People v Castellano
2012 NY Slip Op 08178 [100 AD3d 1256]
November 29, 2012
Appellate Division, Third Department
Published by New York State Law Reporting Bureau pursuant to Judiciary Law § 431.
As corrected through Wednesday, December 26, 2012
As corrected through Wednesday, December 26, 2012

The People of the State of New York, Respondent, v Fernando Castellano, Appellant.

[*1] Eugene P. Grimmick, Troy, for appellant.

Richard J. McNally Jr., District Attorney, Troy (Joseph Paul Brucato of counsel), for respondent.

Garry, J. Appeal from a judgment of the County Court of Rensselaer County (Jacon, J.), rendered January 4, 2008, upon a verdict convicting defendant of the crime of robbery in the second degree (two counts).

In December 2006, a convenience store employee (hereinafter the victim) reported to the City of Rensselaer Police Department that the store had been robbed at gunpoint. Later that night, an officer of the Town of North Greenbush Police Department stopped a vehicle in the Town of North Greenbush, Rensselaer County for having illegally tinted windows. Defendant and codefendant Jorge Cardenas were passengers in the vehicle and, when it was discovered that they matched the victim's description of the robbery suspects, they were taken into custody by the Rensselaer Police Department. Defendant and Cardenas were each indicted on two counts of robbery in the second degree and, after a joint jury trial, convicted as charged. Defendant was thereafter sentenced as a second felony offender to concurrent prison terms of 10 years on each count, to be followed by five years of postrelease supervision.[FN*] He now appeals. [*2]

For the reasons previously stated upon Cardenas' appeal, County Court did not err in refusing to suppress evidence found during an initial police search of the vehicle before it was towed from the scene (People v Cardenas, 79 AD3d 1258, 1260 [2010], lv denied 16 NY3d 857 [2011]; see People v Johnson, 1 NY3d 252, 256 [2003]; People v Peters, 49 AD3d 957, 958 [2008], lv denied 10 NY3d 938 [2008]). Next, for reasons similar to those set forth in Cardenas' appeal, we find that the court properly allowed the victim to identify defendant during the trial despite the People's concession that unduly suggestive procedures were used during a pretrial lineup (People v Cardenas 79 AD3d at 1260). The victim testified at the suppression hearing that he was able to see defendant's unmasked face clearly during the robbery while defendant stood near him in the brightly-lit store, and stated without equivocation that he recognized defendant from the robbery and not from the lineup. The People thus established by clear and convincing evidence that an independent basis existed for the in-court identification (id.; see People v Richardson, 9 AD3d 783, 786-787 [2004], lv denied 3 NY3d 680 [2004]; People v Jones, 301 AD2d 678, 679-680 [2003], lv denied 99 NY2d 616 [2003]).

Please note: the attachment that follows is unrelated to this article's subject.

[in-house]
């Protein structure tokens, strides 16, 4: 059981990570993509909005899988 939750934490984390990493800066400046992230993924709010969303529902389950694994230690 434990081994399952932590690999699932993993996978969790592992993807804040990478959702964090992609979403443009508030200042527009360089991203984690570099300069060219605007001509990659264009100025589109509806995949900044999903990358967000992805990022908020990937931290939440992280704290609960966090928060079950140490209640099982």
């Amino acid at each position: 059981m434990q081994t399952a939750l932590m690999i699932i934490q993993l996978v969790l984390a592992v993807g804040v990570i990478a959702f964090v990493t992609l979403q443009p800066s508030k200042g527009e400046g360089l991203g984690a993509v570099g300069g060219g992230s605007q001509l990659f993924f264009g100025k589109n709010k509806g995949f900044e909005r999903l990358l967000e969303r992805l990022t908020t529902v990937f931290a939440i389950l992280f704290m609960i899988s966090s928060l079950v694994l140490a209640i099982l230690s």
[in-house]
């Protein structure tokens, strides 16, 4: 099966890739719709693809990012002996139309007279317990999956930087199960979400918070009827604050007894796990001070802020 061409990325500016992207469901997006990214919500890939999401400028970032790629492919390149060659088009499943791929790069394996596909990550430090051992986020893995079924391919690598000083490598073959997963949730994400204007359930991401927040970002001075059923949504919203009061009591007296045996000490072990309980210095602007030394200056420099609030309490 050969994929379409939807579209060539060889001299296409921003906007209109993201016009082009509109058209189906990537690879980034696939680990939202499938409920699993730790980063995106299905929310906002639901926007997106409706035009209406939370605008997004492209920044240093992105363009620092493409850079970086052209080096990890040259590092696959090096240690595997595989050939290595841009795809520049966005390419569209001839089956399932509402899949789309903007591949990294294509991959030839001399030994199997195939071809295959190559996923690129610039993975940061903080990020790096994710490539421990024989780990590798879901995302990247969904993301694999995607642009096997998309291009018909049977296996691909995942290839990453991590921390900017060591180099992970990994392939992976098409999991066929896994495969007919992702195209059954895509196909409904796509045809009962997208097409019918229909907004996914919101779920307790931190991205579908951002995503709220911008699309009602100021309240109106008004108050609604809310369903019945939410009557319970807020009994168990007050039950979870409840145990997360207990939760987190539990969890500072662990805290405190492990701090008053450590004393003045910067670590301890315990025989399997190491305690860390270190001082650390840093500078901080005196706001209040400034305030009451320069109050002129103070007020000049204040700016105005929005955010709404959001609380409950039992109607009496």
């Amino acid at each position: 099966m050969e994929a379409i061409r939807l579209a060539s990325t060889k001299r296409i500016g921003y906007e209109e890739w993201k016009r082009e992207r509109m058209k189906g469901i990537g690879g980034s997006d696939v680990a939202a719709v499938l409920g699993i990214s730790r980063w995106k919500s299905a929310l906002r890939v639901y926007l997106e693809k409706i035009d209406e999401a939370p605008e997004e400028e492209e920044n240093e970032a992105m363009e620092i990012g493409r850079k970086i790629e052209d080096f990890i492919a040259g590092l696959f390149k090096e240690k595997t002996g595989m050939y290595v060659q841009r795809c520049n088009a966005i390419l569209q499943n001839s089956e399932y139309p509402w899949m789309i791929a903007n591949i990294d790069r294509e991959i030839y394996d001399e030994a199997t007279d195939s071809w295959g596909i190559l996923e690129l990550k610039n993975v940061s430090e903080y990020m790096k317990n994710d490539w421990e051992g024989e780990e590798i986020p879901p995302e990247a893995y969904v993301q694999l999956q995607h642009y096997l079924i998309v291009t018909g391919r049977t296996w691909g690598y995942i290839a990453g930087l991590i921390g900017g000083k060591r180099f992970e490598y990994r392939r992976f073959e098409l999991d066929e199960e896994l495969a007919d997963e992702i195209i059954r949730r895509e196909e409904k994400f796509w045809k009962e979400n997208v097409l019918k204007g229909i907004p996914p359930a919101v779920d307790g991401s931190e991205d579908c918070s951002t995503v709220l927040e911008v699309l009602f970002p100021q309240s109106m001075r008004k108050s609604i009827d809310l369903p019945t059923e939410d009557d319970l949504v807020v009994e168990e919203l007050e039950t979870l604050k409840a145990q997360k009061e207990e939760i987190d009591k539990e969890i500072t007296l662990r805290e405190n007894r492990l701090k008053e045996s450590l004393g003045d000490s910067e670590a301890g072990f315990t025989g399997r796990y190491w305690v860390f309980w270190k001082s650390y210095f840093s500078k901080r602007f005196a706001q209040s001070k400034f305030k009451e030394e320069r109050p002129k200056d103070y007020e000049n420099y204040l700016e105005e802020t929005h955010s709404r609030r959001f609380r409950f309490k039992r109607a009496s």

We reject defendant's contention that the jury's verdict was contrary to the weight of the evidence. During the trial, defendant and Cardenas denied that a robbery occurred and testified that they visited the store to collect payment for stolen cigarettes that they and a third passenger in the vehicle had sold to the victim earlier that day. They further testified that defendant did not enter the store, no gun was used and that they never saw a pellet gun that was found in the vehicle during the police search. Based on this testimony, an acquittal would not have been unreasonable; thus, we must weigh the probative force of the conflicting testimony and the strength of the inferences to be drawn therefrom (see People v Danielson, 9 NY3d 342, 348 [2007]; People v Battease, 74 AD3d 1571, 1575 [2010], lv denied 15 NY3d 849 [2010]). The victim, the third passenger and the driver testified that no transaction involving stolen cigarettes occurred and that defendant and Cardenas visited the store only once on the day of the robbery. The victim testified that after defendant and Cardenas entered the store, defendant aimed a gun at the victim and ordered him not to move while Cardenas, wearing gloves, removed money from the cash register and cigarettes from a nearby rack. The driver and third passenger stated that defendant and Cardenas returned to the vehicle in a hurry, carrying cigarettes, and urged the driver to leave quickly. Police officers who searched the vehicle testified that, in addition to the pellet gun, they found gloves, cigarettes and other items consistent with the victim's account of the robbery. Viewing the evidence in a neutral light and according the appropriate deference to the jury's superior opportunity to resolve the credibility issues presented by the conflicting testimony, we find no reason to disturb the verdict (see People v Romero, 7 NY3d 633, 643-644 [2006]; People v Danford, 88 AD3d 1064, 1066 [2011], lv denied 18 NY3d 882 [2012]; People v Cardenas, 79 AD3d at 1261; People v Mitchell, 57 AD3d 1308, 1309-1310 [2008]).

Finally, defendant's sentence was not harsh or excessive. In view of defendant's criminal history and the nature of the crime, we find no abuse of discretion or extraordinary circumstances warranting modification (see People v Wimberly, 86 AD3d 806, 808-809 [2011], lv denied 18 NY3d 863 [2011]; People v Gorrell, 63 AD3d 1381, 1381-1382 [2009], lv denied 13 NY3d 744 [2009]; People v Elliot, 57 AD3d 1095, 1097-1098 [2008], lv denied 12 NY3d 783 [2009]).

Rose, J.P., Spain, Malone Jr. and Egan Jr., JJ., concur. Ordered that the judgment is affirmed.


Footnote *: This Court affirmed Cardenas' judgment of conviction following his appeal (People v Cardenas, 79 AD3d 1258 [2010], lv denied 16 NY3d 857 [2011]).